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                                 A search for the true nature of reality


Poisson D'Or I am trying to introduce something new – realities, so to speak.’ - Claude Debussy


Lecture Abstract:

Debussy's two sets of Images for piano were composed between 1904-1907, a period that saw the emergence of the composer’s fully-fledged musical language. One cannot appreciate the term “realities” Debussy applied in describing these compositions without first understanding Debussy’s fascination with nature and his regard for its infinite mystery as his artistic ideal. Debussy expressed in many of his writings his passionate belief that music should exist as a form of independent reality, whose expressions must not be equated with its abilities to represent the physical world. Debussy’s musical realities are infused with the inspirations of nature in its most elemental principles, such as color, light and form, as opposed to any tangible objects. Timelessness is precisely one such element of that “reality” or “nature” in Debussy’s creations.

Judy Pang speaks in depth about the different approaches Debussy chooses, instinctively or otherwise, to realize the different possibilities in which time can be suspended. Attention is drawn to the application of non-traditional (“non-directional”) scales as in the case of “Cloches à travers les feuilles,” the use of functional harmony in a non-functional way as in “Et la lune descend sur le temple qui fut,” the repetitive (static) nature of the phrases, and, of particular importance, the luminous effect of texture. If the harmonies and phrases remain relatively static, as if to provide a constant architectural space rather than a forward-moving narrative, the intricate shifts within multi-layered voicing and overall textural spacing in each recurrence of themes can be experienced as fluctuations in lighting and perspective. This will expand upon the concept that in Debussy’s music the primary expression of each sound can be found in its individual sensuous beauty rather than in its directional function. “Poisson d’or,” a quick movement filled with capricious musical events, is an example of how Debussy reconciles the seemingly opposite poles of motion and stillness, whereby the two concepts are in fact not mutually exclusive. Emphasis is placed on how the perception of suspended time can be achieved by a lack of linear narrative rather than by an absence of vivaciousness.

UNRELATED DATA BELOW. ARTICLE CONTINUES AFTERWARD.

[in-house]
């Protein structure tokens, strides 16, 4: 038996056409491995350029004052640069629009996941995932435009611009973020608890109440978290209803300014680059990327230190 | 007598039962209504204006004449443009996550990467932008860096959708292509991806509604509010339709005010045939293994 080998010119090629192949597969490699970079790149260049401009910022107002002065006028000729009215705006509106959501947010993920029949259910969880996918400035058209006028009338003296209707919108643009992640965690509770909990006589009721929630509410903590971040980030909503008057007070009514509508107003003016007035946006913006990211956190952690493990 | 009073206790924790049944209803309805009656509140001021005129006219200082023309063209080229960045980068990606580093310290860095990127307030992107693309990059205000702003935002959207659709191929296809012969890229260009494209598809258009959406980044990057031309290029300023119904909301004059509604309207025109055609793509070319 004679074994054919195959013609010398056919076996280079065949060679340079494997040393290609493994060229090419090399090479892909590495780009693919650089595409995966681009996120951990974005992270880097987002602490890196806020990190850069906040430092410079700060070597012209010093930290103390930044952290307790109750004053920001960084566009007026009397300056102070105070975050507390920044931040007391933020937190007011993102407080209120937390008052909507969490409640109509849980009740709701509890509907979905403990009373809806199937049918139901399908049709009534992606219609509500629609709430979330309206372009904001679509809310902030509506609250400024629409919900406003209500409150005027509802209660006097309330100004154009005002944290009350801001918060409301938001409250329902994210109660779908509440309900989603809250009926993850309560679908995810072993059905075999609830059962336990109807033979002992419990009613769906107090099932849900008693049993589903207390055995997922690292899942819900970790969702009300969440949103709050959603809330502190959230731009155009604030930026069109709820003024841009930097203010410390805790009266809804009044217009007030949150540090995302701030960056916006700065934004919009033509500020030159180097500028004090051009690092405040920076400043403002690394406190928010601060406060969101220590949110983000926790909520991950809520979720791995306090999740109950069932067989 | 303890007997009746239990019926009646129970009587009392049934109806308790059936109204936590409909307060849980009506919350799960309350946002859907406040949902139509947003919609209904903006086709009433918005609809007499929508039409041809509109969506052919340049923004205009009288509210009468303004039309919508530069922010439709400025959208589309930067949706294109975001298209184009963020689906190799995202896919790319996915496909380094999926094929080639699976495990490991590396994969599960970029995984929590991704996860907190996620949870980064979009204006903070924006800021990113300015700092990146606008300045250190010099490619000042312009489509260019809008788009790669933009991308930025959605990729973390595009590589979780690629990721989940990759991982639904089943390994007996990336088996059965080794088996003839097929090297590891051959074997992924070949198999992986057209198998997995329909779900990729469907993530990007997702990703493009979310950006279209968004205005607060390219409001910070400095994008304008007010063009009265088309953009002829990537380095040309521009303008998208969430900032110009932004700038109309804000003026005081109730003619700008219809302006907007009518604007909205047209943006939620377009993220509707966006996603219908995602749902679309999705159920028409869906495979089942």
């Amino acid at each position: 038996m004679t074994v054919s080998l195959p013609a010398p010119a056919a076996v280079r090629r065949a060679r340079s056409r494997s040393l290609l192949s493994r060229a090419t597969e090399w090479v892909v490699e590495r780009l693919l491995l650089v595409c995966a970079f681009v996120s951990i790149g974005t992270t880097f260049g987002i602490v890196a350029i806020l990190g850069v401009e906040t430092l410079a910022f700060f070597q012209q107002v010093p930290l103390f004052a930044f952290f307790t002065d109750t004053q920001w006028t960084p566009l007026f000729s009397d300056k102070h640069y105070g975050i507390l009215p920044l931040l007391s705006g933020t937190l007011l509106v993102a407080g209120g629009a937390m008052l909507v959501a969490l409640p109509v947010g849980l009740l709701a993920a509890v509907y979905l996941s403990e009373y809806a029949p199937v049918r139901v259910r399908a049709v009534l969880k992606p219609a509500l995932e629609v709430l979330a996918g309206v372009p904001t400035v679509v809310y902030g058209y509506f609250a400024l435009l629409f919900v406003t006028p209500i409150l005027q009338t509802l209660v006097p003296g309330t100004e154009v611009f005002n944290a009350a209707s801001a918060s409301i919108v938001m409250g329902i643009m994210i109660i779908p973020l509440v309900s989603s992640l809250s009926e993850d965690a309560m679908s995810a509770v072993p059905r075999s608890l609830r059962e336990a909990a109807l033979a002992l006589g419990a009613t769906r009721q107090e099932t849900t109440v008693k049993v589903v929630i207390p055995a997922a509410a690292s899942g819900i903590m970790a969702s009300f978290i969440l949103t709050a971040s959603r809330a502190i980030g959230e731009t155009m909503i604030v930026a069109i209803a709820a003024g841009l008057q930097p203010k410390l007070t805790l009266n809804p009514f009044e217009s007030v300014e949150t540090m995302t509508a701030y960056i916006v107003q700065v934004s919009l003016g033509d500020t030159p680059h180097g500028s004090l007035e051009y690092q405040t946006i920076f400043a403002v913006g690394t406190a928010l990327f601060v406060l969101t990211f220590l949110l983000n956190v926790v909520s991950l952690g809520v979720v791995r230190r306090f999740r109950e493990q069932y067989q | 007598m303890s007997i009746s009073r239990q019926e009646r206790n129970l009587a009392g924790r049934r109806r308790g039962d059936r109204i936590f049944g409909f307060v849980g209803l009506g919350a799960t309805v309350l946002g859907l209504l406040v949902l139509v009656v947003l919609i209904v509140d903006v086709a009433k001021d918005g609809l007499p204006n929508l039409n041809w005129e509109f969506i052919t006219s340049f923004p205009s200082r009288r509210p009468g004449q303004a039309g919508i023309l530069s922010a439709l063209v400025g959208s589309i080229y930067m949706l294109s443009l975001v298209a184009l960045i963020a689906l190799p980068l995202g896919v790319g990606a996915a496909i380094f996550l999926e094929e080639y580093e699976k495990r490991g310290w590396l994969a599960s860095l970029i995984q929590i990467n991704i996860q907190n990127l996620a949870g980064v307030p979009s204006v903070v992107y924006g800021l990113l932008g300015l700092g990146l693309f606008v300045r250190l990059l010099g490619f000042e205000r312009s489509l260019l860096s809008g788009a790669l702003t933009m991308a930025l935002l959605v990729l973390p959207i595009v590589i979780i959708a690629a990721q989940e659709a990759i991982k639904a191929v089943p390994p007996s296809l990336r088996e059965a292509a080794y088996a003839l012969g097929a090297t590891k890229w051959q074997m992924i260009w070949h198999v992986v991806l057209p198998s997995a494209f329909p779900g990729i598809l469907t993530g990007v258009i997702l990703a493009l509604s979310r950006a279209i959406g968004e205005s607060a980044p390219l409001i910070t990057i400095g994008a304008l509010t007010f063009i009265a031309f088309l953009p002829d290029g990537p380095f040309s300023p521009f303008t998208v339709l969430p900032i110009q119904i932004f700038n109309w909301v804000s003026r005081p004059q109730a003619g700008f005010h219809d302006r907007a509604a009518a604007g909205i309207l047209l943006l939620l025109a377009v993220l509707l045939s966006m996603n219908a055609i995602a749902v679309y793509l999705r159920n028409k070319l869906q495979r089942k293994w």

Contact her for more details about the lecture